Privacy Awareness Week runs this week from 3 to 9 May 2015.  This morning the Australian Privacy Commissioner, Timothy Pilgrim, and a panel of academic and industry speakers discussed the issue of 'Privacy – living in the future'. Below we look at 5 of the topics covered:

1. Regulator focus

The Privacy Commissioner's focus for this year is on 'privacy everyday'. In other words, the regulatory focus has shifted from implementation of privacy practices, to embedding those privacy practices into the everyday practices of an organisation or agency. To this end, the Privacy Commissioner has released a 'Privacy management framework' to assist compliance and encourage good practice and comply with Australian Privacy Principle 1.2.

In the coming year, the Privacy Commissioner said he will work with telcos to help them comply with the new data retention laws. Additionally, the Privacy Commissioner expects to engage with the Attorney General on new legislation to introduce mandatory data breach notification.

2. The concept and legal definition of 'personal information'

Technology and 'big data' will change how we approach 'personal information'. Personal information has traditionally been understood as information about an individual. Yet information about a device (such as the location of a smartphone) is not information about a person but can still reveal personal information (eg. an individual's location and the places that they frequent). Aggregating information from different sources can reveal even more details about an individual.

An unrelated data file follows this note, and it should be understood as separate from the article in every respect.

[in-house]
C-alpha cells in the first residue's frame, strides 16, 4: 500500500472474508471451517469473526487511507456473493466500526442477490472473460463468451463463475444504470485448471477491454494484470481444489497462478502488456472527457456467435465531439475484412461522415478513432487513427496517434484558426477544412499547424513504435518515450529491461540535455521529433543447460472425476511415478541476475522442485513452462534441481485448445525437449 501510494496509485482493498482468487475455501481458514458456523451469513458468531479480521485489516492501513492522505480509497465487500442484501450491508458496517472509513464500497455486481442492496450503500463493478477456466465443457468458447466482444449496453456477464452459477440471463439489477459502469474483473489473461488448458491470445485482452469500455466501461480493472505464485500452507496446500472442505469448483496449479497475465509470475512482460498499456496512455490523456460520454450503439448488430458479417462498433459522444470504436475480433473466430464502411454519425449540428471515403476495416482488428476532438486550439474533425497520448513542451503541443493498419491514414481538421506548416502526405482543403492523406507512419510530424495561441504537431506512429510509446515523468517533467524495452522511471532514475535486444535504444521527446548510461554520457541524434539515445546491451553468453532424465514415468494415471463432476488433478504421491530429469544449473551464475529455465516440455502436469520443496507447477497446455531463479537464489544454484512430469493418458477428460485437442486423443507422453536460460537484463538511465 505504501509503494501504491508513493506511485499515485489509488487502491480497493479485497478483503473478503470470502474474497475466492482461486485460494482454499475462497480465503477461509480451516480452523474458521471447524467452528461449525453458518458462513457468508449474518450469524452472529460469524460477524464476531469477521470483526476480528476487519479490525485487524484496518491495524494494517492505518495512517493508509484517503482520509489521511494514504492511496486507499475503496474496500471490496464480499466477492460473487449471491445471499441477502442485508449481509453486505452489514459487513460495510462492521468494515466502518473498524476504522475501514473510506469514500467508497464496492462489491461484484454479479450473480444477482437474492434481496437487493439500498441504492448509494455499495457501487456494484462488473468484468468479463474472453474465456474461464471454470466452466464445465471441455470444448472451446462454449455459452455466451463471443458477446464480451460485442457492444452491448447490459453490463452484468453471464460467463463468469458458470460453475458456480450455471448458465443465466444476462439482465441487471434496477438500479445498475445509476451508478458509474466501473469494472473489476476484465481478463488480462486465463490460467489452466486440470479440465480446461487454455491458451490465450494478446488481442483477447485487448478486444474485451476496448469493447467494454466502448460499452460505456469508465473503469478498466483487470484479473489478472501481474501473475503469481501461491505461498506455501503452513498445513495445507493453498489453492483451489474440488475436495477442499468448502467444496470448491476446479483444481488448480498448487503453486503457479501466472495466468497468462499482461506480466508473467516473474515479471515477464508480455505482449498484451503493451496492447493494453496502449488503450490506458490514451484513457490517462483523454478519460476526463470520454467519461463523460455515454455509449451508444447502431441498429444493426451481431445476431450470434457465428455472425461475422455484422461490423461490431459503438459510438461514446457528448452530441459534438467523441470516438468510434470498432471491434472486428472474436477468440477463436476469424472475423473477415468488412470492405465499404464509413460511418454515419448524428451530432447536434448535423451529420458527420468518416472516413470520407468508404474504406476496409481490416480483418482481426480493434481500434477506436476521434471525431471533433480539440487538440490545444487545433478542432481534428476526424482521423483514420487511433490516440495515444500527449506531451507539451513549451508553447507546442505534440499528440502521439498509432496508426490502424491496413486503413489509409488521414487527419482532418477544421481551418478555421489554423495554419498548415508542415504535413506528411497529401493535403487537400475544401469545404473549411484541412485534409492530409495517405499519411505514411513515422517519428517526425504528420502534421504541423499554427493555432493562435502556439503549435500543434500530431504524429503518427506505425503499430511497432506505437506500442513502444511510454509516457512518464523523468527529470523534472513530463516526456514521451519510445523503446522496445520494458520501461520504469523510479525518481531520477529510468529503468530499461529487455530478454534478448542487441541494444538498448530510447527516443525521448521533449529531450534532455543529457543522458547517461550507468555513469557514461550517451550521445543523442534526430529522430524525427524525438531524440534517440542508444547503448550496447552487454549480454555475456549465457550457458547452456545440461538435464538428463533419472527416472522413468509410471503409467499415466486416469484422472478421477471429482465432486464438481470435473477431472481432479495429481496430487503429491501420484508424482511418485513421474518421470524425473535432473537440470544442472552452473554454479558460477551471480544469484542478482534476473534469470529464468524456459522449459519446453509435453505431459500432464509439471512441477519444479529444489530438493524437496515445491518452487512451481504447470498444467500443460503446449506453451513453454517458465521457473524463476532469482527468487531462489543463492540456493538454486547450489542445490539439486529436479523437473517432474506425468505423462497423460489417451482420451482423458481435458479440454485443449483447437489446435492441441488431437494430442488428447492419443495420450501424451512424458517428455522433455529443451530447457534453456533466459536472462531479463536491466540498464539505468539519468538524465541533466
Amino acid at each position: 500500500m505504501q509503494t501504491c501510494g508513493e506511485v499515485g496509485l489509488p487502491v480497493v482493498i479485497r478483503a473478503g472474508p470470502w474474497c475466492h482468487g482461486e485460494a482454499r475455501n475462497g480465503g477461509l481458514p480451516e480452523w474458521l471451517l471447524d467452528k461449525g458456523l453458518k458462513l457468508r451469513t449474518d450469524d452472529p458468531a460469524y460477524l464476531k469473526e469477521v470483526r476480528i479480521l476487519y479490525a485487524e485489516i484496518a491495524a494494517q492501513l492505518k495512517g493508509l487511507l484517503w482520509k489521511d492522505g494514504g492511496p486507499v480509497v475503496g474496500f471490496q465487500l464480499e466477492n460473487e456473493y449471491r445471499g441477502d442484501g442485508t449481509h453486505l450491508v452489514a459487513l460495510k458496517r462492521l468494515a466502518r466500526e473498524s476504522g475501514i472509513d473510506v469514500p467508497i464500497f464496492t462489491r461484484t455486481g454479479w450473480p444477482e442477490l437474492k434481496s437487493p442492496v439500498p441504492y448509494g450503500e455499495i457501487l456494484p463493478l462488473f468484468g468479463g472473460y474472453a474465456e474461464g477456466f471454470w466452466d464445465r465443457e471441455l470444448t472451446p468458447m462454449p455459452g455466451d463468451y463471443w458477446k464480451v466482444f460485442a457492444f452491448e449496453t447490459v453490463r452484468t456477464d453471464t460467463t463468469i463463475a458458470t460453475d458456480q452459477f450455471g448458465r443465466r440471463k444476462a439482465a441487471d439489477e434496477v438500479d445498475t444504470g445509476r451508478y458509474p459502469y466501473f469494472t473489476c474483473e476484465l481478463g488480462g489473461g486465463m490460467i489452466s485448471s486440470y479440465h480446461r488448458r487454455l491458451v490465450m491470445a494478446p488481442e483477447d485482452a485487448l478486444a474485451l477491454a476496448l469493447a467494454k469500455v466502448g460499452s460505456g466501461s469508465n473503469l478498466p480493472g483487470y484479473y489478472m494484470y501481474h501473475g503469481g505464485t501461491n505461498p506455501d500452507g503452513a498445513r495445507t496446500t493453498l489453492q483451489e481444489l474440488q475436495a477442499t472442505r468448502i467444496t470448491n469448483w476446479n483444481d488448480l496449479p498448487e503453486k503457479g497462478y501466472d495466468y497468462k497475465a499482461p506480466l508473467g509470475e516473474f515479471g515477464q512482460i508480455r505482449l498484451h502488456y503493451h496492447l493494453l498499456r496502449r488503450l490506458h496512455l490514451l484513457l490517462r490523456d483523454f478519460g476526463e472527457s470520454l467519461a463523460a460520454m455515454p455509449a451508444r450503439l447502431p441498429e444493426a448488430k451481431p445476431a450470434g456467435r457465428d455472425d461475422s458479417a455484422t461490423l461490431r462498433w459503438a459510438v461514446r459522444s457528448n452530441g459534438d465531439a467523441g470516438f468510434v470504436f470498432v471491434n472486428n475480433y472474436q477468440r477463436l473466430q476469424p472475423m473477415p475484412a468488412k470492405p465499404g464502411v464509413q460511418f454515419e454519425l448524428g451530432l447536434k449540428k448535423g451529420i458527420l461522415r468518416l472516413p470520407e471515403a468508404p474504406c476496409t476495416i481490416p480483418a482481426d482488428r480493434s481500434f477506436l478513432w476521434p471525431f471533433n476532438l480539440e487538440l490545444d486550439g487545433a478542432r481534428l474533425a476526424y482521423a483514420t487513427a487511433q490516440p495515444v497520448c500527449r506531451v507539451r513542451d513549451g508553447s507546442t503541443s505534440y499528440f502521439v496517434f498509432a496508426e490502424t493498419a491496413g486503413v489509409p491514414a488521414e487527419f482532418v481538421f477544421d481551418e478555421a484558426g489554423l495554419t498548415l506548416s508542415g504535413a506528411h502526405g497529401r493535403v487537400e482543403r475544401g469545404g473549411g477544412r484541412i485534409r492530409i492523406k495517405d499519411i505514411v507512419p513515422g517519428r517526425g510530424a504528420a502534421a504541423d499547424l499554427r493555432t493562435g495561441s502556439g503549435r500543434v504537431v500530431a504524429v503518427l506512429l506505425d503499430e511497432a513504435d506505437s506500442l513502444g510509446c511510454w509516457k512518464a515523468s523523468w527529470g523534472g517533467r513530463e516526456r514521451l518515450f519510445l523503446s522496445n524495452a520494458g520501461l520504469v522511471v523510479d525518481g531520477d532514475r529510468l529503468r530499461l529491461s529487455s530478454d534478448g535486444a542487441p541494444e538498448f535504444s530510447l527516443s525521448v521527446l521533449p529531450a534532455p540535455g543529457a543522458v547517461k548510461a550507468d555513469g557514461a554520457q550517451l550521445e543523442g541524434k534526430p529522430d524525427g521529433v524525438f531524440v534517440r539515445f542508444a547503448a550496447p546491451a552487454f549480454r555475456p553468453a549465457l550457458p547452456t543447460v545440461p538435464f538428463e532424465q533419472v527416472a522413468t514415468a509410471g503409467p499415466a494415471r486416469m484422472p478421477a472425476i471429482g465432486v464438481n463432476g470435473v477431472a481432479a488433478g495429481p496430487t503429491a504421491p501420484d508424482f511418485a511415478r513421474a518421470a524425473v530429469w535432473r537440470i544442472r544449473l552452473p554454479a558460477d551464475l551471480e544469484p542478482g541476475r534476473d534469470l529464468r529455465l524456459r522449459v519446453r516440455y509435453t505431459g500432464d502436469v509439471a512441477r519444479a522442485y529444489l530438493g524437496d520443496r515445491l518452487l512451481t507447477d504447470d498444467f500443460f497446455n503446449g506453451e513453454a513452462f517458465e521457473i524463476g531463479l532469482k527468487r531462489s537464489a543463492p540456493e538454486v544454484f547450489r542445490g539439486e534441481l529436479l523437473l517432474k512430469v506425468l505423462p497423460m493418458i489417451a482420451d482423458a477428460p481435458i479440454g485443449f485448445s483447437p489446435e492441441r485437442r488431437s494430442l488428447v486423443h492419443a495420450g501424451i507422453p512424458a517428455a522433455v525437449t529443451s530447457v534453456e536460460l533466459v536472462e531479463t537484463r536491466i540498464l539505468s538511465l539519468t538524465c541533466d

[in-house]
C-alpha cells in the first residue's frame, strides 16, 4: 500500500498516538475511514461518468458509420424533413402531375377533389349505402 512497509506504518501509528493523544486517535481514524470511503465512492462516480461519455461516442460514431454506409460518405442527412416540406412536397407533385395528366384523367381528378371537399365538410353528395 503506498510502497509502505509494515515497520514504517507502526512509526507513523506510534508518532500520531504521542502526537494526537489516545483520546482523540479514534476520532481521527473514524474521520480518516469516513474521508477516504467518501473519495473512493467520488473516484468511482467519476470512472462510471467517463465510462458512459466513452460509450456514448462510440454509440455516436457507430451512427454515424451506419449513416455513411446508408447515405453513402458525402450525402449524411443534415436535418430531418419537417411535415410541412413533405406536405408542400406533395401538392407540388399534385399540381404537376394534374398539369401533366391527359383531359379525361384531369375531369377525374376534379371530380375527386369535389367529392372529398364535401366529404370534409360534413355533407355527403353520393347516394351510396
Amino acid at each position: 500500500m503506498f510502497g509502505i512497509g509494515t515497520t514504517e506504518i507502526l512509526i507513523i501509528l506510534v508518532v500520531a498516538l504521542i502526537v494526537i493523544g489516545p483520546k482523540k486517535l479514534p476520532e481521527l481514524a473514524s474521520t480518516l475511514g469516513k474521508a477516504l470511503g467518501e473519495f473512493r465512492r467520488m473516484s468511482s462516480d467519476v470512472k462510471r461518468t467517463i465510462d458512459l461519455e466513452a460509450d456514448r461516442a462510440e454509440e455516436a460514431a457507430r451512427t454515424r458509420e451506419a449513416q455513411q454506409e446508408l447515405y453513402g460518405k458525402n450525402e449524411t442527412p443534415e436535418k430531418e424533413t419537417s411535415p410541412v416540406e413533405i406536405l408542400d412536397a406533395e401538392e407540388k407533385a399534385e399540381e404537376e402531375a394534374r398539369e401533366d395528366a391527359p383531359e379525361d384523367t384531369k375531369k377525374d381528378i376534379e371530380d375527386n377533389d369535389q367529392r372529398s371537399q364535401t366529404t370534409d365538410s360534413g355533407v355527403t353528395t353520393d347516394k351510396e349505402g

While the definition of 'personal information' in the Australian Commonwealth Privacy Act 1988 (Cth) captures information or an opinion 'about an individual who is reasonably identifiable', there is little jurisprudence on how far this definition extends.

3. Biometric data

The use of biometric data for identification verification purposes can elevate the damage to individuals in respect of identity theft. Computers and phones increasingly use biometric data, such as fingerprints logins. As biometric data cannot be changed or replaced - unlike a credit card or drivers' licence – once its integrity is lost, it is lost forever. The collection of this information and, more significantly, the loss or unauthorised access to such information, has serious ramifications for identity theft.

4. Children

Difficult privacy issues arise when handling children's personal information. For example, in the US, Mattel recently came under fire for its 'Hello Barbie' - a wi-fi enabled product that recorded the voices of children, designed to learn about a child's likes, dislikes and ambitions in order to respond to the child's questions. The doll was withdrawn after parents and advocacy groups expressed concern that the technology would gain access to private conversations.

The participation of children on social media sites also raises the issue of how to accurately verify an individual's age.

5. International guidance

The EU Directive on Data Protection is becoming increasingly important. One observation made was that many large organisations have established significant corporate activities including data management, in Ireland in response to the advantageous tax regime in that jurisdiction. As Ireland's Data Protection Act 1988 is in line with the EU Data Protective Directive 95/46/EC, US companies establishing associated companies in Ireland which store large amounts of personal information need to apply the EU directive to the companies' management of personal information. Consequently, US companies will be increasingly looking to Europe's privacy protections.

Visit the Office of the Australian Information Commissioner www.oaic.gov.au for more details about Privacy Awareness Week.